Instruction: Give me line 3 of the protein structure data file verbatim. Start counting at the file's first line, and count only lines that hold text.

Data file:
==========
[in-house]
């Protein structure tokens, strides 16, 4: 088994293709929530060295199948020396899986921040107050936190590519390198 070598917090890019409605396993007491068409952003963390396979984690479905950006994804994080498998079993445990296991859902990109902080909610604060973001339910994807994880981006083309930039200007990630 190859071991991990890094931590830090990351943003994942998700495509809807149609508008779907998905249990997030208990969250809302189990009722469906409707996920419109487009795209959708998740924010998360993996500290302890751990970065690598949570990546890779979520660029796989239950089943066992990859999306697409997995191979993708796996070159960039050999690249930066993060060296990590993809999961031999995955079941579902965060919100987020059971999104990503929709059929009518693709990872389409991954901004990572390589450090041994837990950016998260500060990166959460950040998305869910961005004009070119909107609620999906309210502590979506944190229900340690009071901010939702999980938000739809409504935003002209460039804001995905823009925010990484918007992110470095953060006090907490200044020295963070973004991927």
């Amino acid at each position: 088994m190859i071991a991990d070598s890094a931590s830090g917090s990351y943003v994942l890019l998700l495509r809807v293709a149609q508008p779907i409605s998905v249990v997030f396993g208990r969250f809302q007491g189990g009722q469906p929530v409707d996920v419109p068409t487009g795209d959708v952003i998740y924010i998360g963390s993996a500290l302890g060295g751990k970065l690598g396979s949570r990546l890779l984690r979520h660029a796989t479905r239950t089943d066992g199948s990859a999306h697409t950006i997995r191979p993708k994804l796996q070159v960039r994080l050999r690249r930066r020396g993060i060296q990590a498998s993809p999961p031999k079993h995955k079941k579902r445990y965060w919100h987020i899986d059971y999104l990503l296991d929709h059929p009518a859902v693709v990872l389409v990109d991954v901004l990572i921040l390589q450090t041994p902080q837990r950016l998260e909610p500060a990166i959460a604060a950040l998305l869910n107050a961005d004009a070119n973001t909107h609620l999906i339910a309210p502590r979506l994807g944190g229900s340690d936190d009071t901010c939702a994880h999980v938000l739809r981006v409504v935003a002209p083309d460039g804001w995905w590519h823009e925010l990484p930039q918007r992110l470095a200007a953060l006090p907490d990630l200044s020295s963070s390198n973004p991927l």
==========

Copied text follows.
């Amino acid at each position: 088994m190859i071991a991990d070598s890094a931590s830090g917090s990351y943003v994942l890019l998700l495509r809807v293709a149609q508008p779907i409605s998905v249990v997030f396993g208990r969250f809302q007491g189990g009722q469906p929530v409707d996920v419109p068409t487009g795209d959708v952003i998740y924010i998360g963390s993996a500290l302890g060295g751990k970065l690598g396979s949570r990546l890779l984690r979520h660029a796989t479905r239950t089943d066992g199948s990859a999306h697409t950006i997995r191979p993708k994804l796996q070159v960039r994080l050999r690249r930066r020396g993060i060296q990590a498998s993809p999961p031999k079993h995955k079941k579902r445990y965060w919100h987020i899986d059971y999104l990503l296991d929709h059929p009518a859902v693709v990872l389409v990109d991954v901004l990572i921040l390589q450090t041994p902080q837990r950016l998260e909610p500060a990166i959460a604060a950040l998305l869910n107050a961005d004009a070119n973001t909107h609620l999906i339910a309210p502590r979506l994807g944190g229900s340690d936190d009071t901010c939702a994880h999980v938000l739809r981006v409504v935003a002209p083309d460039g804001w995905w590519h823009e925010l990484p930039q918007r992110l470095a200007a953060l006090p907490d990630l200044s020295s963070s390198n973004p991927l």